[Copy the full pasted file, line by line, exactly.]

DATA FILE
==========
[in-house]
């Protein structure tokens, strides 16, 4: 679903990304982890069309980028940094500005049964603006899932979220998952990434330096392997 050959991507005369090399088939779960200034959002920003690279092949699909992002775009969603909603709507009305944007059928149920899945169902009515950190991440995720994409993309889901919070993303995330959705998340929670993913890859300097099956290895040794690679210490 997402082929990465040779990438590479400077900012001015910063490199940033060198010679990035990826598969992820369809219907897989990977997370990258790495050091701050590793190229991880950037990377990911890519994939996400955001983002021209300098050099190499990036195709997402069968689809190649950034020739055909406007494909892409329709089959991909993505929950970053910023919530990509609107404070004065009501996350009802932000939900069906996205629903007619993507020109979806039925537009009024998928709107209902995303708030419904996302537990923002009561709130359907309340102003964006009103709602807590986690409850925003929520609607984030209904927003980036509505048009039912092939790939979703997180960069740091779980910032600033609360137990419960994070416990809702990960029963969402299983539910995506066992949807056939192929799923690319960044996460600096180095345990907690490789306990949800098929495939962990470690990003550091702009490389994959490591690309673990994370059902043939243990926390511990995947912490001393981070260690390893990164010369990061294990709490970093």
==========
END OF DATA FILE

[in-house]
């Protein structure tokens, strides 16, 4: 679903990304982890069309980028940094500005049964603006899932979220998952990434330096392997 050959991507005369090399088939779960200034959002920003690279092949699909992002775009969603909603709507009305944007059928149920899945169902009515950190991440995720994409993309889901919070993303995330959705998340929670993913890859300097099956290895040794690679210490 997402082929990465040779990438590479400077900012001015910063490199940033060198010679990035990826598969992820369809219907897989990977997370990258790495050091701050590793190229991880950037990377990911890519994939996400955001983002021209300098050099190499990036195709997402069968689809190649950034020739055909406007494909892409329709089959991909993505929950970053910023919530990509609107404070004065009501996350009802932000939900069906996205629903007619993507020109979806039925537009009024998928709107209902995303708030419904996302537990923002009561709130359907309340102003964006009103709602807590986690409850925003929520609607984030209904927003980036509505048009039912092939790939979703997180960069740091779980910032600033609360137990419960994070416990809702990960029963969402299983539910995506066992949807056939192929799923690319960044996460600096180095345990907690490789306990949800098929495939962990470690990003550091702009490389994959490591690309673990994370059902043939243990926390511990995947912490001393981070260690390893990164010369990061294990709490970093």